Case Studies

A rare presentation of hypopituitarism in hepatic overlap syndrome of autoimmune hepatitis and autoimmune cholangitis

Vikas Gupta1*, Harpreet Singh2, Paulomi Talapatra3, Sucharita Ray4

 

Author Affiliations

1*Resident, Department of Medicine, Pt. B.D.Sharma PGIMS, Rohtak, Haryana, India

2Senior Professor, Department of Medicine, Pt. B.D.Sharma PGIMS, Rohtak, Haryana, India

3Senior Resident, Department of Medicine, Pt. B.D.Sharma PGIMS, Rohtak, Haryana, India

4Resident, Department of Medicine, Pt. B.D.Sharma PGIMS, Rohtak, Haryana, India

 

IJRCI. 2016;4(1):CS3

Submitted: 19 March 2016, Accepted: 31 March 2016, Published: 26 April 2016

© IJRCI

 

Abstract

Autoimmune cholangitis is the antimitochondrial antibody-negative autoimmune hepatopathy with clinical and histological features similar to that of primary biliary cirrhosis. Autoimmune cholangitis has a predominant cholestatic phase. However, transaminasemia might be dominant in certain patients, indicating associated autoimmune hepatitis. Such an autoimmune hepatopathy has been termed as hepatic overlap syndrome. Due to the autoimmune nature of the disease, associated diseases of other organs have been reported. We report a case of an adult female with a very rare presentation of hepatic overlap syndrome of autoimmune cholangitis and autoimmune hepatitis associated with hypopituitarism.

Keywords: autoimmune hepatitis, autoimmune cholangitis, overlap syndrome, hypopituitarism

 

Introduction

Autoimmune cholangitis (AIC) is an antimitochondrial antibody (AMA)-negative primary biliary cirrhosis (PBC) having a clinical constellation of chronic cholestasis and histological changes of chronic nonsuppurative cholangitis.1 In patients with presentation of AIC with hepatitic biochemical derangement, a diagnosis of hepatic overlap syndrome between AIC and autoimmune hepatitis (AIH) needs to be considered.2 Single cases of this rare overlap syndrome have been reported in literature.2 We report a case of an overlap syndrome between autoimmune hepatitis and autoimmune cholangitis, and its association with hypopituitarism.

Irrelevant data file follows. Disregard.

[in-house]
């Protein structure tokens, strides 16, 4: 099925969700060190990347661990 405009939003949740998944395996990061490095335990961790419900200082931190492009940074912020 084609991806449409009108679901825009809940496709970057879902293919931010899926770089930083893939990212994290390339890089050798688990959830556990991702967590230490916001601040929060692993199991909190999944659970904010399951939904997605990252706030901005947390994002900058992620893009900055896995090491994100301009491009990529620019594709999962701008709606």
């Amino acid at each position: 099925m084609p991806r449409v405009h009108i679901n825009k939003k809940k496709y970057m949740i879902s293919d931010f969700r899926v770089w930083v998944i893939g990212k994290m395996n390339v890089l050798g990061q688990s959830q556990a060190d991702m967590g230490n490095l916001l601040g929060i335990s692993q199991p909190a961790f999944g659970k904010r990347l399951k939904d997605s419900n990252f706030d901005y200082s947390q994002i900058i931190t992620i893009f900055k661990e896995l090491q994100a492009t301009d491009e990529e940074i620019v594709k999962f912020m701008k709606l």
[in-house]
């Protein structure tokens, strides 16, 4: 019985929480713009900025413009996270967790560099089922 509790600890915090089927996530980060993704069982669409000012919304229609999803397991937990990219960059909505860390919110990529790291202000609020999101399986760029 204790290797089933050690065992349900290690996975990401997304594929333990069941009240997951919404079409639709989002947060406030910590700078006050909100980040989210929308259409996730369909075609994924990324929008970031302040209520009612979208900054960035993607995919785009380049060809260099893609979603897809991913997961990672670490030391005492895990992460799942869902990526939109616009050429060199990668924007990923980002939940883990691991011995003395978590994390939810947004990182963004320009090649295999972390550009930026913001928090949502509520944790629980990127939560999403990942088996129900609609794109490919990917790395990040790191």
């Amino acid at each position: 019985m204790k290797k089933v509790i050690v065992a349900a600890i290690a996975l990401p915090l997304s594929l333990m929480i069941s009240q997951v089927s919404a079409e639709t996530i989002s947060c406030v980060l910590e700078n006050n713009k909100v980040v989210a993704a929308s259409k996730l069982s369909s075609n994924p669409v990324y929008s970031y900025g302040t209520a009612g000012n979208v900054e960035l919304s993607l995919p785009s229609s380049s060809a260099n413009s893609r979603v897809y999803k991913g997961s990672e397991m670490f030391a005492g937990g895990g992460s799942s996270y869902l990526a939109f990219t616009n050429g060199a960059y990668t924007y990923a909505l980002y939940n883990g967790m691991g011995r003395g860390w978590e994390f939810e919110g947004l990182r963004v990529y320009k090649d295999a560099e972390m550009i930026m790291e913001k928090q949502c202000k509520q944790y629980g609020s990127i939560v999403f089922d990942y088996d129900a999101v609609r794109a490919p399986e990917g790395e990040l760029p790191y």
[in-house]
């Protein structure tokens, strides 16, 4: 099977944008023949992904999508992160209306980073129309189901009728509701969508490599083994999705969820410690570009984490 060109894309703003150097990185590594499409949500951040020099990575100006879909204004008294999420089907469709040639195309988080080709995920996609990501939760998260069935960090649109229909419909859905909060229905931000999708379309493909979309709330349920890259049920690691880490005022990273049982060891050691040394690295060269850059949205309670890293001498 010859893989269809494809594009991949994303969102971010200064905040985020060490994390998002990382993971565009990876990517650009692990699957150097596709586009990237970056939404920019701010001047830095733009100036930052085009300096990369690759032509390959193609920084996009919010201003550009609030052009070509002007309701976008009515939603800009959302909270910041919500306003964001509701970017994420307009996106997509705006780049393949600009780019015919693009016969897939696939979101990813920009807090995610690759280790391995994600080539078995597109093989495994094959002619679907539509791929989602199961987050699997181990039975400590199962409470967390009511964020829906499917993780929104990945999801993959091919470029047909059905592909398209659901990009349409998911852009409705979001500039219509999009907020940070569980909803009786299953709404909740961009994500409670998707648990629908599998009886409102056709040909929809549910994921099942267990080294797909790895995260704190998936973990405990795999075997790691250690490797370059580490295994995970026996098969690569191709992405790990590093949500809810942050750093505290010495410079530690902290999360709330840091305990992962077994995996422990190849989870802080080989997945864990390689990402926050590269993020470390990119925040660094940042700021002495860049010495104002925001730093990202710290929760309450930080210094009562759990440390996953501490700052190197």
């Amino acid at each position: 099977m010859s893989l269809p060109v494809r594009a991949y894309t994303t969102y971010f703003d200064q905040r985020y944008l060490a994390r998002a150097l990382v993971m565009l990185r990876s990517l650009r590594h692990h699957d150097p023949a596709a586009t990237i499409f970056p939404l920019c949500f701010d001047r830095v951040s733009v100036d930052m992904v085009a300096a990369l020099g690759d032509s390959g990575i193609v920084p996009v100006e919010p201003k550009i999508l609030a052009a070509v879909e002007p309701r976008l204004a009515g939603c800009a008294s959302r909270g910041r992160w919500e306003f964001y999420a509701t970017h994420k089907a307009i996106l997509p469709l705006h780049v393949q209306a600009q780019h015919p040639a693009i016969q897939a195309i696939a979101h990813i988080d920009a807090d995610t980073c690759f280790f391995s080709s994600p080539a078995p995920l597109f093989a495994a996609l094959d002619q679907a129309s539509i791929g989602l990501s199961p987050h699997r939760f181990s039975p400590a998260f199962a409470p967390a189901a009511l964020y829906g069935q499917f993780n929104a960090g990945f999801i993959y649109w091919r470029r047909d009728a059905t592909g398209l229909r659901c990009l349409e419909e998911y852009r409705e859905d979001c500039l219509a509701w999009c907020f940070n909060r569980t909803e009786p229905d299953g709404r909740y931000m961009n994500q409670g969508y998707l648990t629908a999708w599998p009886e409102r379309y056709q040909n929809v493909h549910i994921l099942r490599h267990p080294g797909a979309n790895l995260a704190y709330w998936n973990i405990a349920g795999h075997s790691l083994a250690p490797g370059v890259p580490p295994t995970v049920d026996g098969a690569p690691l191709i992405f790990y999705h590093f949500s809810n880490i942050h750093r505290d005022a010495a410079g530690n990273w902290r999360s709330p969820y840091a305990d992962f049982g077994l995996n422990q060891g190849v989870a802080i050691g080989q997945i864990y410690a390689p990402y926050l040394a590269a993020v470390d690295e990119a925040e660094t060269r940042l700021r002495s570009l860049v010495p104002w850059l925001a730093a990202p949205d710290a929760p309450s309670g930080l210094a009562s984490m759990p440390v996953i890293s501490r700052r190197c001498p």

Case Report

A 46-year-old postmenopausal female presented with a history of jaundice and pruritis for 2 years, and hyperpigmentation and fatigue for 6 months. On clinical examination, she had icterus, generalized hyperpigmentation over the body and hepatosplenomegaly. Her biochemical parameters were as follows: aspartate transaminase (AST)- 229 U/L (normal, N<40 U/L), alanine transaminase (ALT)- 294 U/L (N <40 U/L), alkaline phosphatase (ALP)- 875 U/L (N <141 U/L), and total serum bilirubin- 28.0 mg/dl (direct- 13.5 mg/dL and indirect- 14.5 mg/dL). Ultrasound examination did not show any evidence of biliary obstruction in the common bile duct and intrahepatic biliary radicles. Contrast-enhanced computed tomography, MRI and magnetic resonance cholangiopancreatography of abdomen were normal and did not reveal any dilatation of bile ducts.

 

Viral markers namely HIV, HBsAg, anti-HCV, IgM anti-HAV, and IgM anti-HEV were negative. Antinuclear antibodies (ANA) were positive in a homogenous staining pattern at a titre of 1:100. Anti-smooth muscle antibodies (ASMA), anti-liver-kidney microsome antibodies (anti-LKM), anti-soluble liver antigen (anti-SLA), perinuclear antineutrophil cytoplasmic antibodies (p-ANCA) and AMA were negative. Serum iron, ferritin and ceruloplasmin levels were normal. Serum IgM levels were raised (295 mg/dL; N=40-230 mg/dL), while serum IgG levels were normal (986 mg/dL; N=700-1600 mg/dL). Liver biopsy findings revealed lymphoplasmacytic infiltration of portal triad, portal fibrosis, parenchymal necrosis, features of bile stasis and paucity of bile ductules within the portal areas with no evidence of granulomas.

 

The clinical profile, biochemical parameters (raised ALP and GGT), serological markers (negative AMA with raised IgM levels) and liver biopsy findings were suggestive of the diagnosis of AMA-negative primary biliary cirrhosis, i.e. autoimmune cholangitis.3 Since the patient had markedly elevated liver enzymes (AST/ALT), which is not a feature of autoimmune cholangitis, a possibility of autoimmune hepatitis overlapping with autoimmune cholangitis was considered. Based on the scoring system for autoimmune hepatitis, the diagnosis was concluded as ‘overlap syndrome’ between AIC and AIH (‘probable’ AIH with a score of 14).4 Patient was treated with combination of prednisolone (0.5 mg/kg/day) and azathioprine (50 mg/day) along with ursodeoxycholic acid (UDCA) 15 mg/kg/day.

 

The patient was found to have decreased free T3, free T4, TSH, LH and FSH, and GH levels. Prolactin levels were normal. Serum cortisol levels (morning 9 a.m.)  of >500 nmol/L ruled out ACTH deficiency.5, 6  [free T3: 1.90 pg/mL (N=2.30-4.20 pg/mL), free T4: 0.56 ng/dL (N=0.89-1.76 ng/dL), TSH: 0.83 uIU/mL (N=0.35-5.50 uIU/mL), LH: 0.13 mIU/mL (N=15.9-54.0 mIU/mL for postmenopausal women), FSH: 1.08 mIU/mL (N=23-116 mIU/mL for postmenopausal women),  GH: 0.23 ng/mL (N=0.50-17 ng/mL), prolactin: 11.50 ng/mL  (N=1.80-20.30 ng/mL), serum cortisol (morning 9 am): 579.9 nmol/L]